To have our knowledge of the Science of being where we can make instant use of it in time of need is a most praiseworthy attainment. All along our way, from the mere act of mentally denying an unsavory report about our neighbor to picking oneself out of a wreck and instantly affirming the nothingness of mortal evidence, we find much to do if we are consistent Christian Scientists. He who has put these things to the test knows that being constantly clad in the full armor of righteousness insures victory daily, hourly. In the eleventh chapter of Isaiah we read concerning the divinely inspired man that "the spirit of the Lord ... shall make him of quick understanding," so that he shall not "judge after the sight of his eyes, neither reprove after the hearing of his ears."

It is somewhat disappointing to learn, after an accident or bodily injury, that we have overlooked our privilege of denial until the error has wound its mischievous tentacles about us. How watchful seems mortal sense, and how ready it is to strike us dumb or take away our remembrance of the truth! Can we not become much more alert in affirming the good—our one unfailing defense—and thus, from habit, more effectively fight off evil? The skilled workman strikes the glowing steel while it is hot; it may take its time to cool. No outburst of human passion is ever so glowing but that a prompt denial chills it to a point of harmlessness. If the word we use is silent, it may be all the more effective.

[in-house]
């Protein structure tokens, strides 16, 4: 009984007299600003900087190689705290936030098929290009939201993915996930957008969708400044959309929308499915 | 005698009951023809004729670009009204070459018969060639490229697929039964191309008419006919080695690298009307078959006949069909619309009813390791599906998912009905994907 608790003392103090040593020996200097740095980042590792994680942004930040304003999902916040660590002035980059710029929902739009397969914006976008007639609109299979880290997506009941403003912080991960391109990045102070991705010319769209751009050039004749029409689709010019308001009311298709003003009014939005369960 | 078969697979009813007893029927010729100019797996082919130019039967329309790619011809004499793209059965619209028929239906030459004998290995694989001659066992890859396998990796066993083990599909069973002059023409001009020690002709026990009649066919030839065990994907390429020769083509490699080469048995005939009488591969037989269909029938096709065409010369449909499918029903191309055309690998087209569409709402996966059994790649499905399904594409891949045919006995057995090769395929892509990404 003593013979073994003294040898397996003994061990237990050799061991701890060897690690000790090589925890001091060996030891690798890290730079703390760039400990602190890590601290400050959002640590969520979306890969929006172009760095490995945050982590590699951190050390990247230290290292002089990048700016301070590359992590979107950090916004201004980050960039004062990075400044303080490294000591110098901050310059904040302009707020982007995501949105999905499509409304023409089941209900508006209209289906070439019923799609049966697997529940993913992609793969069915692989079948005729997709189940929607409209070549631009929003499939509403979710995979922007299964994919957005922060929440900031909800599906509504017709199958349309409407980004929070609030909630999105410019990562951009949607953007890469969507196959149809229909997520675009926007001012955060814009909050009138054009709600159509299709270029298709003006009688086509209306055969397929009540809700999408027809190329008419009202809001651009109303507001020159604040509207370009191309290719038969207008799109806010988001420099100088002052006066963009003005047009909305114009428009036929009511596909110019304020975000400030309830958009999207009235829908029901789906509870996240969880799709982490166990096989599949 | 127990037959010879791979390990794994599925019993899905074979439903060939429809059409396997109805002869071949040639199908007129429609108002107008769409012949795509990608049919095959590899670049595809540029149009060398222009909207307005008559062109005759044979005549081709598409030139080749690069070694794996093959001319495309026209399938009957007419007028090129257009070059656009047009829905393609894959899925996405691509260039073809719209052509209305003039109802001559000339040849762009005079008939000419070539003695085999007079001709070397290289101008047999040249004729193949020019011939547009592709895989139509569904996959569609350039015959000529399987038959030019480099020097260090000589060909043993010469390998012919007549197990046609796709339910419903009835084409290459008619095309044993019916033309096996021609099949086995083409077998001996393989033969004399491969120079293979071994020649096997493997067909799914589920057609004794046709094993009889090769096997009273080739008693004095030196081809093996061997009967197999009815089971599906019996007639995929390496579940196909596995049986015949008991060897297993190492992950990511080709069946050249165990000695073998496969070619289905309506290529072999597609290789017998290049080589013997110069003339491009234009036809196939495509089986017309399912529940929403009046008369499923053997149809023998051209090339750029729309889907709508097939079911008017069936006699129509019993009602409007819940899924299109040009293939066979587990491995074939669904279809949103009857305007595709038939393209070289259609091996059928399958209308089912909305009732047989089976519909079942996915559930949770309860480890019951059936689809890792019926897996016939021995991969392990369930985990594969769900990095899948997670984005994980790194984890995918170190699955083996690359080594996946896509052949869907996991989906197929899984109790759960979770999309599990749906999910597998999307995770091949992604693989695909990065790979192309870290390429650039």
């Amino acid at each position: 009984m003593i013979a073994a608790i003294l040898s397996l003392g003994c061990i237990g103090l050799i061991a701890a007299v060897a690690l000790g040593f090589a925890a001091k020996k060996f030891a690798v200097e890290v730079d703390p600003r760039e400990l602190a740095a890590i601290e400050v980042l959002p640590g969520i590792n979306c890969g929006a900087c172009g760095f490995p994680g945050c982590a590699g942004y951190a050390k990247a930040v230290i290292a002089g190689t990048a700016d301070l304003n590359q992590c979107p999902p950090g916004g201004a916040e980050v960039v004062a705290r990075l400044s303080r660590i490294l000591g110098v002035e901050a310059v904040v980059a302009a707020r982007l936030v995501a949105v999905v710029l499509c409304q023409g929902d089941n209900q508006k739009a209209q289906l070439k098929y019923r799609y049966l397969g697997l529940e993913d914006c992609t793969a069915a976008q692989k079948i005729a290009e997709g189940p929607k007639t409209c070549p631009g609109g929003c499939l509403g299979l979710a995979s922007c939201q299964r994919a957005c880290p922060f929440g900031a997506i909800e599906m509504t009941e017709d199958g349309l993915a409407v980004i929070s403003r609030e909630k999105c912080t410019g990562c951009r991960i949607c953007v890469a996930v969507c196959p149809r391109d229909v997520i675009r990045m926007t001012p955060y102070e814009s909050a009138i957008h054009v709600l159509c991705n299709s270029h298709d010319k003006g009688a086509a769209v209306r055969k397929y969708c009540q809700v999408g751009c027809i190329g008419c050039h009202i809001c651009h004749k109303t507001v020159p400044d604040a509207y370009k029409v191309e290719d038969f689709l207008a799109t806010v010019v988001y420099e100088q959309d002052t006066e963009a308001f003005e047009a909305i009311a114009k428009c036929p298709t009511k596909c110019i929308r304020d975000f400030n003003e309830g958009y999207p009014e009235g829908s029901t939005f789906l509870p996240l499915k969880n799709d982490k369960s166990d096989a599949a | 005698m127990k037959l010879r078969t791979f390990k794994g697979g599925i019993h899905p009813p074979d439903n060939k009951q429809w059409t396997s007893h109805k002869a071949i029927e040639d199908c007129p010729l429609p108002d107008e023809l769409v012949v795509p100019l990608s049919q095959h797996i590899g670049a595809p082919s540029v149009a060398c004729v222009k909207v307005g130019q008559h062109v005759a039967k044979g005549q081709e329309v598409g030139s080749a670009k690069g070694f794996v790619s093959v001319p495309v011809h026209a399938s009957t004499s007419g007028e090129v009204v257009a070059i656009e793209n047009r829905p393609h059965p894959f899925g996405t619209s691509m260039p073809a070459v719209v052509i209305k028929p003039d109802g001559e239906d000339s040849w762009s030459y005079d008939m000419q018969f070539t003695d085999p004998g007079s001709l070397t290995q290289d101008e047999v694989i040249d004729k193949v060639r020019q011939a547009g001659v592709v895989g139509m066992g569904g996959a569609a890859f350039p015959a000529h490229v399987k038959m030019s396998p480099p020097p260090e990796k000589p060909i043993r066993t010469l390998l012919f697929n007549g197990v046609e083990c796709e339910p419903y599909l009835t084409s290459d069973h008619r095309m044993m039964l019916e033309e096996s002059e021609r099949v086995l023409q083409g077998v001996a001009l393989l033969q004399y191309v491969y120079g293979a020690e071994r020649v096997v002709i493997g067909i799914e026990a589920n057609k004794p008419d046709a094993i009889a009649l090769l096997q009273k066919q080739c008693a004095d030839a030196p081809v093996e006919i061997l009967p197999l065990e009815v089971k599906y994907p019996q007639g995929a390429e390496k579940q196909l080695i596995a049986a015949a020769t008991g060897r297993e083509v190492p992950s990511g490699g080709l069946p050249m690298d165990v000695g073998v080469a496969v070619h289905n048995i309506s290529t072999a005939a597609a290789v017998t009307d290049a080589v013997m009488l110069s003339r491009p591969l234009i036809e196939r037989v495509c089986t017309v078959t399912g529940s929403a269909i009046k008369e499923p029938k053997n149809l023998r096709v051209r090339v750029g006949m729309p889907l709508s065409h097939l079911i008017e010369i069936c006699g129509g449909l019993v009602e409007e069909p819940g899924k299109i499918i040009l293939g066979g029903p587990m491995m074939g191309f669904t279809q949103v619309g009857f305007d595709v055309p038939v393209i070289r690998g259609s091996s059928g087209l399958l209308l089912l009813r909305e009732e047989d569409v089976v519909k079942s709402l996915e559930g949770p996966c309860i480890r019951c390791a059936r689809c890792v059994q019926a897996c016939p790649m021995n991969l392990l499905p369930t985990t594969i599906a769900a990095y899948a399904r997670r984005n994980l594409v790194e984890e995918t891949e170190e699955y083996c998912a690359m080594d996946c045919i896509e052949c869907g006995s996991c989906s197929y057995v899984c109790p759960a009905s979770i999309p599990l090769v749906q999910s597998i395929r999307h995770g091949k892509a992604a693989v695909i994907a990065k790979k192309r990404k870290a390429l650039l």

August 3, 1912

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